Earlier today, having nothing better to write about, I wondered how many people believe that it's warmer in summer because the earth is closer to the sun. In a highly unusual display of how the blogosphere is often alleged to work but usually doesn't, Michael O'Hare provides an answer. Or close to an answer anyway: Back in 1987, a documentary filmmaker asked 23 graduating Harvard seniors why summers are so hot, and 21 of them thought it was because the earth was closer to the sun than during winter.
The cynical among you might figure that if 9% of Harvard seniors get this right, maybe the general population would clock in at something more like 20%. But probably not. Most likely, it means that 5% or less of the broad public has any idea why we have seasons.
Interestingly, Mike then brings up an analogous scientific question that I was going to mention because I got it wrong for a very long time myself. Namely, how does an airplane wing work? I had long been under the impression that it had something to do with air traveling faster over the top surface, thus producing a vacuum and generating lift. But just like the orbit of the earth, which is quite obviously not a good explanation for the seasons since it's summer in Australia at the same time it's winter in London, this is quite obviously a lousy explanation for lift since planes can fly upside down.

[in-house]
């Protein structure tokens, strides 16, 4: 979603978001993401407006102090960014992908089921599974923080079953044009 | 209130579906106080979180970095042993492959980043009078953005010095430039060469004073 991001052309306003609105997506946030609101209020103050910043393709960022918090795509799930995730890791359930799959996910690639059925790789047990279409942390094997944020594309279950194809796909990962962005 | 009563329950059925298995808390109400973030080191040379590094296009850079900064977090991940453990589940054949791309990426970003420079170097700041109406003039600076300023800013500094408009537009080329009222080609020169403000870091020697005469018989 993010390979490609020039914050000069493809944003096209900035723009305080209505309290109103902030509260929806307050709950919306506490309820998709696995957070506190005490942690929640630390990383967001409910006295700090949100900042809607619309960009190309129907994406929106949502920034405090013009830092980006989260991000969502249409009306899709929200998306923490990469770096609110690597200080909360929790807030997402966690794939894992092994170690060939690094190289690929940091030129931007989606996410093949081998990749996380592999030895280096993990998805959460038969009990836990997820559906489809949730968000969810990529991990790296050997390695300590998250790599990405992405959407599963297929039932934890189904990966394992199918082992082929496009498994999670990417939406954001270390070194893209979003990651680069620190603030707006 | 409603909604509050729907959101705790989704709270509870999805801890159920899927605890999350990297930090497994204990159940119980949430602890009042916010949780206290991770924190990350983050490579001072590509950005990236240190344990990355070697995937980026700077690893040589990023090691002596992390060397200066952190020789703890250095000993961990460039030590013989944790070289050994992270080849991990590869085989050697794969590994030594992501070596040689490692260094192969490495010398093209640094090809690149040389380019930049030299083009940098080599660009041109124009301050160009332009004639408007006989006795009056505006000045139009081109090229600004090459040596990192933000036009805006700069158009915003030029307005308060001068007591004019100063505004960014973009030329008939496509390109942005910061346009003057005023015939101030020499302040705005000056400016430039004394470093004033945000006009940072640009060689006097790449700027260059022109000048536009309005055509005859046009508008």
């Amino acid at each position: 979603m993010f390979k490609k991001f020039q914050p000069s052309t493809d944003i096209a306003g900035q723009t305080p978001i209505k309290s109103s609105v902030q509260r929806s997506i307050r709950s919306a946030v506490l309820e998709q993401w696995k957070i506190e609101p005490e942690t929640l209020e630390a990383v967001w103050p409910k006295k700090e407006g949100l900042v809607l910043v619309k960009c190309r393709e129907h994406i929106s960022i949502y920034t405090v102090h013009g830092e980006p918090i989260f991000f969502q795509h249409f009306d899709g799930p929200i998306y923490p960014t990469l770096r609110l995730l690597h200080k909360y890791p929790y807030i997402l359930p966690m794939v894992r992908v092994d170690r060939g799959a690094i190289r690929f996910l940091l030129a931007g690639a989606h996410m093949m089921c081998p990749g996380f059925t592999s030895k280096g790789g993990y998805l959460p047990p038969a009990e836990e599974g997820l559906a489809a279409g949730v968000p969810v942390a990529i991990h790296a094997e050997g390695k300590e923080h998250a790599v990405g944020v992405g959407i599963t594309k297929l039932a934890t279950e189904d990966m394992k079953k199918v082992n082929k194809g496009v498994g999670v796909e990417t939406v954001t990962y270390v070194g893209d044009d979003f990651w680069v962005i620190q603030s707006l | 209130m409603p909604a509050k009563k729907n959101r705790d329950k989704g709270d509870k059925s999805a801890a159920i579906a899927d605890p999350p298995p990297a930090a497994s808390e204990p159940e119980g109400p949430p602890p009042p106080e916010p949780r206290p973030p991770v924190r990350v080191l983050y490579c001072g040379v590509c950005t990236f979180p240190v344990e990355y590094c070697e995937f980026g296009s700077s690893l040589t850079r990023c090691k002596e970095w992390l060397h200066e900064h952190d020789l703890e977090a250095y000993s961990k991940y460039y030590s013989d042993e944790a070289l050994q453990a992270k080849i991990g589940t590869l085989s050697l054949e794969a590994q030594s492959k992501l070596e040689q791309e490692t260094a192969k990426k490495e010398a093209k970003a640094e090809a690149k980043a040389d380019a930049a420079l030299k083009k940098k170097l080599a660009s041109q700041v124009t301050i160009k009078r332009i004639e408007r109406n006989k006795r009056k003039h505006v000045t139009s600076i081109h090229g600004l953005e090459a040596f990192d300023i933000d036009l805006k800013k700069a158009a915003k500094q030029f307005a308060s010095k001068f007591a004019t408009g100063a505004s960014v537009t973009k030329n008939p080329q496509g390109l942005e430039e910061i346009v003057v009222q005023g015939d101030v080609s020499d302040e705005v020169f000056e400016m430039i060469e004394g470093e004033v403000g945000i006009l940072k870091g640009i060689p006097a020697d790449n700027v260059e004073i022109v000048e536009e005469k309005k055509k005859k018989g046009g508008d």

I felt less bad about this, though, when I realized I was wrong and went looking for the correct explanation. It turns out it's fearsomely complicated. As Mike says:
Unfortunately, a real model of lift involves some very hairy differential equations. If you calculate the pressure difference between the top and bottom of a conventional wing from Bernoulli’s equation, and the implied velocity difference, you do not get the lift on a unit length of wing; you get a meaningless number. The simple model allows something that looks a lot like science (it has an actual quadratic equation!), but this teaching convenience requires students to build a wall between what they know to be true from real observation and what’s expected on the exam.